Sharks, the priv­i­lege was all mine

Rugby League Week - - The Mole - By Ge­off Prenter, RLW Found­ing Ed­i­tor

JUST OVER 40 YEARS AGO the Cronulla Sharks ap­pointed me a “priv­i­leged mem­ber”. They is­sued me with a “gold” lapel badge with the num­ber 276 on the back. Priv­i­leges were few – I ac­tu­ally can’t re­mem­ber get­ting any, not even a beer or a newslet­ter, let alone a seat at an event lunch or din­ner. I’d been a staunch sup­porter of not nec­es­sar­ily the club but most def­i­nitely the play­ers. Yes, I prob­a­bly waxed a lit­tle too lyri­cal at times in RLW.

Ad­mit­tedly, Cronulla didn’t have too much to cel­e­brate. The brides­maid in 1973 to Manly and again catch­ing the bou­quet when beaten by the Sea Ea­gles in the 1978 grand fi­nal re­play. My priv­i­leges came from gush­ing over the deeds of play­ers the cal­i­bre of Steve Rogers, An­drew Et­ting­shausen, Gavin Miller, Ken Mad­di­son and “The White Rab­bit”, Tommy Bishop. And there was Cliffy. Mean and nasty Cliff Wat­son. Just as hard for the Sharks as he was for Great Bri­tain. I still have vivid mem­o­ries of the 1970 Lang Park Test when Wat­son re­ar­ranged the fa­cial fea­tures of Aus­tralia’s Jimmy Mor­gan. His mother could’ve been ex­cused for not recog­nis­ing him. Then, an­other priv­i­lege. This one more re­cent – last Sun­day, to be pre­cise. And it more than com­pen­sates for all those that got lost in the post. I saw one of the most gutsy grand fi­nal per­for­mances in mem­ory.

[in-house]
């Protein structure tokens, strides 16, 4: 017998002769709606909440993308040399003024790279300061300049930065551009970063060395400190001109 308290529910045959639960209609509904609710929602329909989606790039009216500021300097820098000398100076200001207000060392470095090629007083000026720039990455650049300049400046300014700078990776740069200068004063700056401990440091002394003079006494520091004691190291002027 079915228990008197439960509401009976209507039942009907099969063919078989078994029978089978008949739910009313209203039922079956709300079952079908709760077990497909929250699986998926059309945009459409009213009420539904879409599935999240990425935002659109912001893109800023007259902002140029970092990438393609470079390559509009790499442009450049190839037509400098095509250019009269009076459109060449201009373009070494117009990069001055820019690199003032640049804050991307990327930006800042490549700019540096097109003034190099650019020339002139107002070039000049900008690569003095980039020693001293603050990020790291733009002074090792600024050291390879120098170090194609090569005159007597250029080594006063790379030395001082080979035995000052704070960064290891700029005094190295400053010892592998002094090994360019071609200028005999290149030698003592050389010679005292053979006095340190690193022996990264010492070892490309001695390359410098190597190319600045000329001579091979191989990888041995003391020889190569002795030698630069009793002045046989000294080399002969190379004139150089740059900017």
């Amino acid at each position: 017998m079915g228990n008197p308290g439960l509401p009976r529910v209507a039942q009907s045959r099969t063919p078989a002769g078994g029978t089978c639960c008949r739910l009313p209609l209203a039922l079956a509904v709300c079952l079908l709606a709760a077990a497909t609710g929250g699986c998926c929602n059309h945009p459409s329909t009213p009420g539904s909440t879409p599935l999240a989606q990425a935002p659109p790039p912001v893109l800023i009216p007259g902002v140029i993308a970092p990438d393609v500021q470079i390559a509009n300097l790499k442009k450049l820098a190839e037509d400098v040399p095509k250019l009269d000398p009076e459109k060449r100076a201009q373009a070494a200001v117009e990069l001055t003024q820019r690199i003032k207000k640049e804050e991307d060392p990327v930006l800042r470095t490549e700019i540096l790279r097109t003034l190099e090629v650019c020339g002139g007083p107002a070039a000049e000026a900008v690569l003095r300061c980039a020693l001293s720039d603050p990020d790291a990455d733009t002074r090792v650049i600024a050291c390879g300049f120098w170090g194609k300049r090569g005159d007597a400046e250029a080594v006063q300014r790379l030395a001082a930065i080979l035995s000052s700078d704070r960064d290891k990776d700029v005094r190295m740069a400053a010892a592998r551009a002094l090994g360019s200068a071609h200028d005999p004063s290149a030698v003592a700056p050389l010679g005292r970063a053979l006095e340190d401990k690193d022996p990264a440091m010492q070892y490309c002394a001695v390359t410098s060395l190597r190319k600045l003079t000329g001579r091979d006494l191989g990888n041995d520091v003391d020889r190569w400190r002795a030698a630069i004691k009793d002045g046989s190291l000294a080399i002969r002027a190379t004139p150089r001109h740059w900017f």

Staring de­feat right be­tween the eyes with only 10 min­utes left only to see their “bad boy” An­drew Fi­fita be­come ev­ery Sharks fan’s hero. It was a try for the ages carved out of brute strength and de­ter­mi­na­tion.

Luke Lewis a wor­thy man of the match, Fi­fita close on his heels and James Maloney only a tackle away in third place for the cov­eted Clive Churchill Medal.

If only Steve Rogers had been alive to see the great­est day in his club’s his­tory.

A player and friend of his stand­ing de­served to be at ANZ last Sun­day, bask­ing in the glory he did so much to es­tab­lish.

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